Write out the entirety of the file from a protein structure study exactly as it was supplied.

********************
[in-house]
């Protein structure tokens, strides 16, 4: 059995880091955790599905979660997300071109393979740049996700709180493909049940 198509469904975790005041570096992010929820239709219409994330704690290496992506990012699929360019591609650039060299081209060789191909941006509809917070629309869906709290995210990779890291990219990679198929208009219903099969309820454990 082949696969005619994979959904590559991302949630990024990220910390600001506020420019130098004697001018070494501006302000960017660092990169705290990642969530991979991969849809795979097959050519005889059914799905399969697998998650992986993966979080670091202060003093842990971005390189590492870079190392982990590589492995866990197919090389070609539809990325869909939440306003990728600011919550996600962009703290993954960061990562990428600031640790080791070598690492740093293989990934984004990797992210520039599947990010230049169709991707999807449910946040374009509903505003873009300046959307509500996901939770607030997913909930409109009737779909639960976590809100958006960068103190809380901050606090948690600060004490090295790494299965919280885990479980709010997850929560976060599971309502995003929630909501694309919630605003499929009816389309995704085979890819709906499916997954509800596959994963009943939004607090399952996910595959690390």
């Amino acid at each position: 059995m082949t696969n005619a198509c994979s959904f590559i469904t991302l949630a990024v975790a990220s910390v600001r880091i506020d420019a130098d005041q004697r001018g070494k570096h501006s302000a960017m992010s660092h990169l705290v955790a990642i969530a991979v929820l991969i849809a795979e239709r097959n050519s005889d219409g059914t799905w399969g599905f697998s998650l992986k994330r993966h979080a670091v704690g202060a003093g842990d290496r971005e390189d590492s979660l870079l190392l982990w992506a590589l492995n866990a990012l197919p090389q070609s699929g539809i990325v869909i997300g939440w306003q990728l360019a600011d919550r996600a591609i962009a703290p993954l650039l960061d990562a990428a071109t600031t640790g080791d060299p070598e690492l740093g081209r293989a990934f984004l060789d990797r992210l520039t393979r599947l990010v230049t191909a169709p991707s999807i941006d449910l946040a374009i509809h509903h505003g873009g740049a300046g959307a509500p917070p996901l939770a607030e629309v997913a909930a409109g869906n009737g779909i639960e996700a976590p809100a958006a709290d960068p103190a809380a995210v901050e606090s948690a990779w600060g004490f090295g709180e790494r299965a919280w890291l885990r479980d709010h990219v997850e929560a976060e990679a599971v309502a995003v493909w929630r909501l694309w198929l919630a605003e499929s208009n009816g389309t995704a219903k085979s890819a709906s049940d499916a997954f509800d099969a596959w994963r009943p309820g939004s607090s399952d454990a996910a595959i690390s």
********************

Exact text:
[in-house]
């Protein structure tokens, strides 16, 4: 059995880091955790599905979660997300071109393979740049996700709180493909049940 198509469904975790005041570096992010929820239709219409994330704690290496992506990012699929360019591609650039060299081209060789191909941006509809917070629309869906709290995210990779890291990219990679198929208009219903099969309820454990 082949696969005619994979959904590559991302949630990024990220910390600001506020420019130098004697001018070494501006302000960017660092990169705290990642969530991979991969849809795979097959050519005889059914799905399969697998998650992986993966979080670091202060003093842990971005390189590492870079190392982990590589492995866990197919090389070609539809990325869909939440306003990728600011919550996600962009703290993954960061990562990428600031640790080791070598690492740093293989990934984004990797992210520039599947990010230049169709991707999807449910946040374009509903505003873009300046959307509500996901939770607030997913909930409109009737779909639960976590809100958006960068103190809380901050606090948690600060004490090295790494299965919280885990479980709010997850929560976060599971309502995003929630909501694309919630605003499929009816389309995704085979890819709906499916997954509800596959994963009943939004607090399952996910595959690390």
């Amino acid at each position: 059995m082949t696969n005619a198509c994979s959904f590559i469904t991302l949630a990024v975790a990220s910390v600001r880091i506020d420019a130098d005041q004697r001018g070494k570096h501006s302000a960017m992010s660092h990169l705290v955790a990642i969530a991979v929820l991969i849809a795979e239709r097959n050519s005889d219409g059914t799905w399969g599905f697998s998650l992986k994330r993966h979080a670091v704690g202060a003093g842990d290496r971005e390189d590492s979660l870079l190392l982990w992506a590589l492995n866990a990012l197919p090389q070609s699929g539809i990325v869909i997300g939440w306003q990728l360019a600011d919550r996600a591609i962009a703290p993954l650039l960061d990562a990428a071109t600031t640790g080791d060299p070598e690492l740093g081209r293989a990934f984004l060789d990797r992210l520039t393979r599947l990010v230049t191909a169709p991707s999807i941006d449910l946040a374009i509809h509903h505003g873009g740049a300046g959307a509500p917070p996901l939770a607030e629309v997913a909930a409109g869906n009737g779909i639960e996700a976590p809100a958006a709290d960068p103190a809380a995210v901050e606090s948690a990779w600060g004490f090295g709180e790494r299965a919280w890291l885990r479980d709010h990219v997850e929560a976060e990679a599971v309502a995003v493909w929630r909501l694309w198929l919630a605003e499929s208009n009816g389309t995704a219903k085979s890819a709906s049940d499916a997954f509800d099969a596959w994963r009943p309820g939004s607090s399952d454990a996910a595959i690390s």